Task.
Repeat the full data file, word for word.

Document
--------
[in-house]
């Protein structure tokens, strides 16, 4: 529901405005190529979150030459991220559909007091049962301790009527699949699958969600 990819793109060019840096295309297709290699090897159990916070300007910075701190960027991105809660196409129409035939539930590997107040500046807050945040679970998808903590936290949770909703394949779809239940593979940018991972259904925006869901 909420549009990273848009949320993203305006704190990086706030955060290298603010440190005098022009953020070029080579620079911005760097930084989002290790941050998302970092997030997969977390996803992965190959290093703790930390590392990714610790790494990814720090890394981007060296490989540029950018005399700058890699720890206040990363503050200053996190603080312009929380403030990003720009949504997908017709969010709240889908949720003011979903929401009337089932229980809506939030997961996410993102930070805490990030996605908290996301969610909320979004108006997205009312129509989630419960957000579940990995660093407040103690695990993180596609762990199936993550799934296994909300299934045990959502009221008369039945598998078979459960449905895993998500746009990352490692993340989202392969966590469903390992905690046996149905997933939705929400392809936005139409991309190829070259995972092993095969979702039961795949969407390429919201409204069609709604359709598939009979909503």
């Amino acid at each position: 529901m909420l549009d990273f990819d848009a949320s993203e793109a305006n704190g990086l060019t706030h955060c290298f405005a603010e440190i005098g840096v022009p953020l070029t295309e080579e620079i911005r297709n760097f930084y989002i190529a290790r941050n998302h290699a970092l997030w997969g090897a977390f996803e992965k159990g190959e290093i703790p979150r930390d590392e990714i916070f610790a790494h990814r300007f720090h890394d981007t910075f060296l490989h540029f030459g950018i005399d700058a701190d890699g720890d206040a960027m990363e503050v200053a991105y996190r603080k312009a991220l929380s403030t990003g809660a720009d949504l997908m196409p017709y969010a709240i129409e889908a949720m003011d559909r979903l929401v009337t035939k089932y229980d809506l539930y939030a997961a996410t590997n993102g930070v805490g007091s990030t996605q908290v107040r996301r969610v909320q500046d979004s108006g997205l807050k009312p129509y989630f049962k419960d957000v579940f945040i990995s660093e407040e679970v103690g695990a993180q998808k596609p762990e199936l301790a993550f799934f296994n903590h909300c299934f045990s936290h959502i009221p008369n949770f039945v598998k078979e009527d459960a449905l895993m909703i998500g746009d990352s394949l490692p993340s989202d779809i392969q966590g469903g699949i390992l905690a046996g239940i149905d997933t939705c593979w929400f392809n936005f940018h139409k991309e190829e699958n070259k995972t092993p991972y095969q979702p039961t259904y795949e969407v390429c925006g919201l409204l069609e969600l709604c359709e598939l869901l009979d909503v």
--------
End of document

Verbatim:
[in-house]
């Protein structure tokens, strides 16, 4: 529901405005190529979150030459991220559909007091049962301790009527699949699958969600 990819793109060019840096295309297709290699090897159990916070300007910075701190960027991105809660196409129409035939539930590997107040500046807050945040679970998808903590936290949770909703394949779809239940593979940018991972259904925006869901 909420549009990273848009949320993203305006704190990086706030955060290298603010440190005098022009953020070029080579620079911005760097930084989002290790941050998302970092997030997969977390996803992965190959290093703790930390590392990714610790790494990814720090890394981007060296490989540029950018005399700058890699720890206040990363503050200053996190603080312009929380403030990003720009949504997908017709969010709240889908949720003011979903929401009337089932229980809506939030997961996410993102930070805490990030996605908290996301969610909320979004108006997205009312129509989630419960957000579940990995660093407040103690695990993180596609762990199936993550799934296994909300299934045990959502009221008369039945598998078979459960449905895993998500746009990352490692993340989202392969966590469903390992905690046996149905997933939705929400392809936005139409991309190829070259995972092993095969979702039961795949969407390429919201409204069609709604359709598939009979909503």
């Amino acid at each position: 529901m909420l549009d990273f990819d848009a949320s993203e793109a305006n704190g990086l060019t706030h955060c290298f405005a603010e440190i005098g840096v022009p953020l070029t295309e080579e620079i911005r297709n760097f930084y989002i190529a290790r941050n998302h290699a970092l997030w997969g090897a977390f996803e992965k159990g190959e290093i703790p979150r930390d590392e990714i916070f610790a790494h990814r300007f720090h890394d981007t910075f060296l490989h540029f030459g950018i005399d700058a701190d890699g720890d206040a960027m990363e503050v200053a991105y996190r603080k312009a991220l929380s403030t990003g809660a720009d949504l997908m196409p017709y969010a709240i129409e889908a949720m003011d559909r979903l929401v009337t035939k089932y229980d809506l539930y939030a997961a996410t590997n993102g930070v805490g007091s990030t996605q908290v107040r996301r969610v909320q500046d979004s108006g997205l807050k009312p129509y989630f049962k419960d957000v579940f945040i990995s660093e407040e679970v103690g695990a993180q998808k596609p762990e199936l301790a993550f799934f296994n903590h909300c299934f045990s936290h959502i009221p008369n949770f039945v598998k078979e009527d459960a449905l895993m909703i998500g746009d990352s394949l490692p993340s989202d779809i392969q966590g469903g699949i390992l905690a046996g239940i149905d997933t939705c593979w929400f392809n936005f940018h139409k991309e190829e699958n070259k995972t092993p991972y095969q979702p039961t259904y795949e969407v390429c925006g919201l409204l069609e969600l709604c359709e598939l869901l009979d909503v």